It must be that thar Globular Warming thing or something, 'cause it
shore has been hot lately. Those "monsoons" haven't been raining and
thunderstorming enough lately to cool things off here in Arizona.
I think I'm going to die soon from the heat. It's been nice knowing
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And welcome to Issue #376!
Tom Paine Maru
by L. Neil Smith
Cover by Scott Bieser
First uncensored edition.
Originally published by Del Rey Books, 1984.
Adobe Acrobat PDF file, 1,845,243-bytes, 283 pages.
Download for $5.00, Visa, MasterCard, American Express, Discover Card, eCheck, or PayPal
DOWNLOAD FROM PAYLOADZ.COM
The Probability Broach: The Graphic Novel
by L. Neil Smith
Illustrated by Scott Bieser
Published by BigHead Press, 2004
Letters to the Editor
from Kent McManigal, Walt Dean, Jim Lesczynski, David M. Schmidt,
David Hughes, L. Neil Smith, Anthony Gregory, and Free State Project
A Portland Promise
by L. Neil Smith
We get letters, especially when we succumb to an urge to write
about the Libertarian Party. Unfortunately, many of the writers of
these lettersDavid Hughes, the most recent example is no
exceptionare so afflicted with error and willfull misinterpretation
that it's always difficult, frustrating to know where to begin correcting
Happiness by Decree
by Sean Gabb
Mr Huet telephoned me earlier today in a sweat about something he had
just read in the newspapers. Apparently, the Government is
considering whether to add the teaching of happiness to the National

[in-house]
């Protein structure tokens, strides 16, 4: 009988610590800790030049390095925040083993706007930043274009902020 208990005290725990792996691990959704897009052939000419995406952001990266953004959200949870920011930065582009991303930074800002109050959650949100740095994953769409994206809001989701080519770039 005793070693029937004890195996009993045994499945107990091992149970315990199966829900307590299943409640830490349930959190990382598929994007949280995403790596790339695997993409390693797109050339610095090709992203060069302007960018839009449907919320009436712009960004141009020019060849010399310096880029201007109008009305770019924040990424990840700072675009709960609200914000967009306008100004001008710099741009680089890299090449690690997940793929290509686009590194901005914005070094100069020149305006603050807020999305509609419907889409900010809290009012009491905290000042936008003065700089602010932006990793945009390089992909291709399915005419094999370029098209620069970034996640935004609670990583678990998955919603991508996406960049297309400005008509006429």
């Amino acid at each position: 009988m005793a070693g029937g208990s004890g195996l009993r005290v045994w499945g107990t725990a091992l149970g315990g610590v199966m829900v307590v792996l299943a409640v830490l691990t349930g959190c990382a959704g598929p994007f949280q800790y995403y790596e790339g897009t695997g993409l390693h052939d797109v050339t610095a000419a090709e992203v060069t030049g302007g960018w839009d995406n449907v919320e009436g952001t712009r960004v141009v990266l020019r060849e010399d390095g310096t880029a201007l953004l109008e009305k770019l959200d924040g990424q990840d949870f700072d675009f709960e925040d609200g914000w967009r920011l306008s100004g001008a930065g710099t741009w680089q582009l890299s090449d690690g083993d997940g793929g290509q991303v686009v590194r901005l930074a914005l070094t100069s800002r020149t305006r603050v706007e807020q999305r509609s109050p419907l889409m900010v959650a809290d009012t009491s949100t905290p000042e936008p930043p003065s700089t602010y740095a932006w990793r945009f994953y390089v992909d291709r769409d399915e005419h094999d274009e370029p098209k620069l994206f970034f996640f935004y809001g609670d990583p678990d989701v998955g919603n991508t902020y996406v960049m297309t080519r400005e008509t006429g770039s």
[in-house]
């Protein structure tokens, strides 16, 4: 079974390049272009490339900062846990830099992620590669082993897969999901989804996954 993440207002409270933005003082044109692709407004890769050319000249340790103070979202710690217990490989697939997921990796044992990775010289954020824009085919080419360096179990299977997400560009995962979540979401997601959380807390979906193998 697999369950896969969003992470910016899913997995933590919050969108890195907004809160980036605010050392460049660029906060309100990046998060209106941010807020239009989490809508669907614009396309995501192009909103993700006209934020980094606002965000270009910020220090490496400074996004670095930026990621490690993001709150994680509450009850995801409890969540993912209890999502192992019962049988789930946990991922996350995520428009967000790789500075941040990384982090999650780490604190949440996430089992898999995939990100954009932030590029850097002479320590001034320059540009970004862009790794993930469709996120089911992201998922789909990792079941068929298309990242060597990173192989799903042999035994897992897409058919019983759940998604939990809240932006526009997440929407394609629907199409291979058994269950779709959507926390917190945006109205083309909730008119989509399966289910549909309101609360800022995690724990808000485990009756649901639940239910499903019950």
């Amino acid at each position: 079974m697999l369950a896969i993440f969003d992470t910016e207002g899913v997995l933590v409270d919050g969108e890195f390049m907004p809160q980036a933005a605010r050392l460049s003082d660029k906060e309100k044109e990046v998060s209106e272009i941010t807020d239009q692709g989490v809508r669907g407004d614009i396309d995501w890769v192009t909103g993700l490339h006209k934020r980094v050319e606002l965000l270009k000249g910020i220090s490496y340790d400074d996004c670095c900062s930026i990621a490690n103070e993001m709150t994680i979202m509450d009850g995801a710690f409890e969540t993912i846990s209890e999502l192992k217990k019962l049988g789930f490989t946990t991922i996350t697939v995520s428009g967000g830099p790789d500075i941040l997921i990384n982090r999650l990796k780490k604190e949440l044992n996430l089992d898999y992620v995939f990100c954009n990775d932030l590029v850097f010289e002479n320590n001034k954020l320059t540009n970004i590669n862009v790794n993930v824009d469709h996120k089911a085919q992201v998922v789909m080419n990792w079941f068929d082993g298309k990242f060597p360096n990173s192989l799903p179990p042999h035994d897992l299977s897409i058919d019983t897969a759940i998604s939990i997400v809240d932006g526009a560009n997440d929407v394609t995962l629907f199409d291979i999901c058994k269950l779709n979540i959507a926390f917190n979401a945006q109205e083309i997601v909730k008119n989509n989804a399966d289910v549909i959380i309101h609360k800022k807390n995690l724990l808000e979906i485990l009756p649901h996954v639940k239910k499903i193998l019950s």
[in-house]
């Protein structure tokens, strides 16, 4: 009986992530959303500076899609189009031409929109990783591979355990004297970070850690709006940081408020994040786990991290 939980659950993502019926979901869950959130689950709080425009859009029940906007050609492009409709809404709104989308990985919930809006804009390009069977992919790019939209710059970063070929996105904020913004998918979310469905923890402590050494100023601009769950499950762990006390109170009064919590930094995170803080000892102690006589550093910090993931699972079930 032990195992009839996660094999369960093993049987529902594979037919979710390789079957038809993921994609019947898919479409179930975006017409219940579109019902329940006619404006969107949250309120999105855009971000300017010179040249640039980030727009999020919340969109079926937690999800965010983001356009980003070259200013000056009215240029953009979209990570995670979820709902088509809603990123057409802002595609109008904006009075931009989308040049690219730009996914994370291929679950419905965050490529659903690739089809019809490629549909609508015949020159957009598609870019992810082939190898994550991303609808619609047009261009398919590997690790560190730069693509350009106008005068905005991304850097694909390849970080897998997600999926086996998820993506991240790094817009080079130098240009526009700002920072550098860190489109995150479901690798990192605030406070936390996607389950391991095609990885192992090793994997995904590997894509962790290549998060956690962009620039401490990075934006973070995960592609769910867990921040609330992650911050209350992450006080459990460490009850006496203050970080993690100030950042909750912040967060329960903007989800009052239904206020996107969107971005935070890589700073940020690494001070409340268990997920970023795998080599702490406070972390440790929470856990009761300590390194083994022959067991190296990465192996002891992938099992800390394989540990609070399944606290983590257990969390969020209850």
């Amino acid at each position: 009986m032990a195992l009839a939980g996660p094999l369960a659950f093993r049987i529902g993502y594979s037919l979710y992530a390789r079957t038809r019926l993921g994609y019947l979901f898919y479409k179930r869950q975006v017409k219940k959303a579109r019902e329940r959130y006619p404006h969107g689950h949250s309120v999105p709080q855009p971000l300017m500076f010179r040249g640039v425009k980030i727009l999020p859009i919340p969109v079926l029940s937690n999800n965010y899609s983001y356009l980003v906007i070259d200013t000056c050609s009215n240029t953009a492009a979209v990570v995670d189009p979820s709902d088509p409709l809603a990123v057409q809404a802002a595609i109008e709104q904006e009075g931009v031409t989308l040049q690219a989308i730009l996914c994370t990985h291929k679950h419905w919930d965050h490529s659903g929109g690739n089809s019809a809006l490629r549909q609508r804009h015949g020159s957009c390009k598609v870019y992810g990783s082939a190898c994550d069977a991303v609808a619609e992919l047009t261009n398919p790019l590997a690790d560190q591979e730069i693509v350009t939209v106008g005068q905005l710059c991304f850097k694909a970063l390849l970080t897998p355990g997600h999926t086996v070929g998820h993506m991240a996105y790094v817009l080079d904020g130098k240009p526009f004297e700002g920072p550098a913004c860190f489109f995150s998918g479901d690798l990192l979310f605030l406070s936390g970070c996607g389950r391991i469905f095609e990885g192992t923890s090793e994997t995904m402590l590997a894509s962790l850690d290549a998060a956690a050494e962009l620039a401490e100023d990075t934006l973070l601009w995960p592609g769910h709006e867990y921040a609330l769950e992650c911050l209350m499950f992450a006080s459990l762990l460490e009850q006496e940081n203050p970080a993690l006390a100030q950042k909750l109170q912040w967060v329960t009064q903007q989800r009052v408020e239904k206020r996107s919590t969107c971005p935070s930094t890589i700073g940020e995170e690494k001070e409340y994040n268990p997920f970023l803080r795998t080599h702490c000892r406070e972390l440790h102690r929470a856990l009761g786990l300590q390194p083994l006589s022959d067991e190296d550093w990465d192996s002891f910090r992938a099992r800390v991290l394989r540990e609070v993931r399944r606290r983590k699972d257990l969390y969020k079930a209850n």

Curriculum. According to a report in The Independent on Sunday,
by Lady Liberty
Americans like the Fourth of July. They decorate their
houses in red, white and blue, and they have barbecues. They watch parades.
They say, "Oooh!" and "Ahhhh!" appreciatively at fireworks displays. They
plan picnics. Some Americans actually take the time to devote some part of
their day to listening to somebody else read the Declaration of Independence
or to honor the men and women of the Armed Forces. But most of them have no
notion of the irony of their celebrations. And if they did, an appalling
number of them wouldn't care.
by Chris Claypoole
I may be more susceptible to the problem I am about to
describe, as my self-diagnosis tells me that I have what is described by
the psycho-babblers as Adult ADHD. I find it difficult to remain focused
on one mental activity for more than about an hour, even a good book.
Recently having become interested in Sudoku and re-interested in crossword
puzzles, I find that I get distracted from my concentration after the
previously mentioned 60 minutes or so with these activities as well. When
I was younger, I could work on the Sunday crossword puzzle(s) for the whole
afternoon if there was no work to be done in the house.
What Happens In Vegas. . . Happens In Vegas
by Jonathan David Morris
Last week, my wife and parents and brother and I all
traveled to Las Vegas for the first time in our lives.
It was a rather unusual vacation. I explained what
happened to one of my friends the other day, and he
responded by saying it was almost like two vacations
in one: the first, an escape from work; the other, an
escape from reality. I would tend to agree with that
assessment. To say we experienced Murphy's Law would
be an understatement. For one full week, it felt as
though we were living Murphy's Life and wearing
It's the Guns, Stupid
by L. Neil Smith
A couple of extremely interesting events occurred
just this weekby coincidence on the same dayand I have yet
to see any media coverage of what seems to me, at least, the connection
between the two.
Whither the Duke Rape Case?
by Wendy McElroy
The three Duke University students accused of raping
a woman in March are not expected to stand trial before Spring 2007.
Indeed, among the uncertainties surrounding the case is whether the trial
will occur at all or whether charges will be dismissed. Nevertheless, the
preliminary debate that raged like wildfire through the media has changed
society's frame of reference for viewing sexual assault cases. For some,
the Duke case has changed how they view the criminal court system itself.
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Back to 2006 Issues Archive